Get into the habit of learning to think like God. If you get into the habit of looking for the remnant, you’re going to find it. They will not be the people the world is generally looking to for doing important things. It says in the Bible that the people God uses are the foolish, the weak, and the despised. And the reason He does that is because it’s through them that He can display His wisdom and reveal His righteousness. So look for people like that. And then when you’ve found them, get alongside them and work with them to see what God will do.


God is a God of providence, not just the God of miracles. That means that He has been operating in all of the details and all of the circumstances of your life. Shouldn’t you recognize that if you believe in a providential God? And shouldn’t you thank Him for it? You say, “Well, I don’t like my circumstances." Yes, but we have to learn to thank God in whatever state in which we are. That’s what the Apostle Paul learned to do. And furthermore you need to trust Him in those circumstances, even when things don’t seem to be going well.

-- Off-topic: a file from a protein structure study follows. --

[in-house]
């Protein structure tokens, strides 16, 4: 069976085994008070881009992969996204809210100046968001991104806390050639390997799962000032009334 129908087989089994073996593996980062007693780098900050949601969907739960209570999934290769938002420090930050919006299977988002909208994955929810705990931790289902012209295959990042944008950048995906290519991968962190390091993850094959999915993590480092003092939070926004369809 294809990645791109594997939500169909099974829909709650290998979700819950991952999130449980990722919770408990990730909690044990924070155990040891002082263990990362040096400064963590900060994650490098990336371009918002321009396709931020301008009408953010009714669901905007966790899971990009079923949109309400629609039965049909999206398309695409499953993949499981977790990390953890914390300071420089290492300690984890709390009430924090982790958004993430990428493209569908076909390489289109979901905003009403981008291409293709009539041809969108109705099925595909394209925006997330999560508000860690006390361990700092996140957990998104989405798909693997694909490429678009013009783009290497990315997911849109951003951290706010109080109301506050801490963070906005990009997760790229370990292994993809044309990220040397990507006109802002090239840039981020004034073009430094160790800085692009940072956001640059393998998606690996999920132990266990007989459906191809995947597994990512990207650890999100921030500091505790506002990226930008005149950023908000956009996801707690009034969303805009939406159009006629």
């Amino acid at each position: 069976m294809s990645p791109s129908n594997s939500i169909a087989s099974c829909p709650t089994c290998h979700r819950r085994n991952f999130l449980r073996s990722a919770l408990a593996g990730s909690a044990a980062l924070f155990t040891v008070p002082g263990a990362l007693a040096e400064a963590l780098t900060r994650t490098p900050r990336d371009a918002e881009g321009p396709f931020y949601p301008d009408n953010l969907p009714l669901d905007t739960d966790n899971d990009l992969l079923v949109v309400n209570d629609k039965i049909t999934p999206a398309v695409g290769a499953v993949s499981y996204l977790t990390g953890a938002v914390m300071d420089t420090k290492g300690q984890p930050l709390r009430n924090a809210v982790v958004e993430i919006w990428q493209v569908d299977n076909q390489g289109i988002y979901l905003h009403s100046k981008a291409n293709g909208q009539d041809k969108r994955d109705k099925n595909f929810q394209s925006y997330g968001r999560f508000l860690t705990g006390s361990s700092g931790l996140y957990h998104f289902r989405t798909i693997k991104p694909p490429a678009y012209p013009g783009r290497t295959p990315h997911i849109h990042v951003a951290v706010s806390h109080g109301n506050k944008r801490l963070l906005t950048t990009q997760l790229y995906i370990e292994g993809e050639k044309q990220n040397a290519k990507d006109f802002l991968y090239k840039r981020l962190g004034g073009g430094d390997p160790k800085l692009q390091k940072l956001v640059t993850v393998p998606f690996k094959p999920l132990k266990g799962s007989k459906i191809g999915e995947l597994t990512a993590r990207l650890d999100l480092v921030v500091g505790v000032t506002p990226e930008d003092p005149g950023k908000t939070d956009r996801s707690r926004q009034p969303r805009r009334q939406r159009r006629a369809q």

This princess came down to the water, where she saw the little ark. Her slave girls were there, and she sent them to fetch it. When they opened it up there was a child, and the child was crying. Seeing this touched the heart of this woman. And so the God of providence, who had ordered the steps of the princess to the Nile at the very time that Moses was there in the basket (having been placed there by his mother), caused the baby to cry and touch the heart of the woman. And He softened the heart of this high-born lady toward the Hebrew child. Proverbs 21:1 says, “The king’s heart is in the hand of the LORD, and he directs it like a watercourse wherever he pleases." It’s not only the king’s heart, it’s the king’s daughter’s heart, too. And that’s what He did on this occasion. 

In yesterday’s devotional, we concluded by saying that God always had a remnant, those who are faithful to Him even in dry times. Now that’s exactly what we have here in the second chapter of Exodus. In this case, the remnant that we’re told about is one family, a husband and wife, whose names were Amram and Jochebed. Amram means “exalted people." We’re not given his name in Exodus 2, but the name is supplied elsewhere in the Old Testament genealogies in Exodus 6, Numbers 3, 1 Chronicles 6, and so on. He was of the tribe of Levi, and lived to be 137 years old. Jochebed means “the honor of Jehovah." 

There is a verse in Isaiah 44 which comes to my mind when I think of this period in Jewish history prior to the birth of Moses. God is speaking and He says to the people through Isaiah, “I will pour water on the thirsty land and streams on the dry ground" (Isa. 44:3). It’s usually that way with God. It’s when things are grim, when the earth is spiritually barren and dry, that the Holy Spirit moves and blessing follows.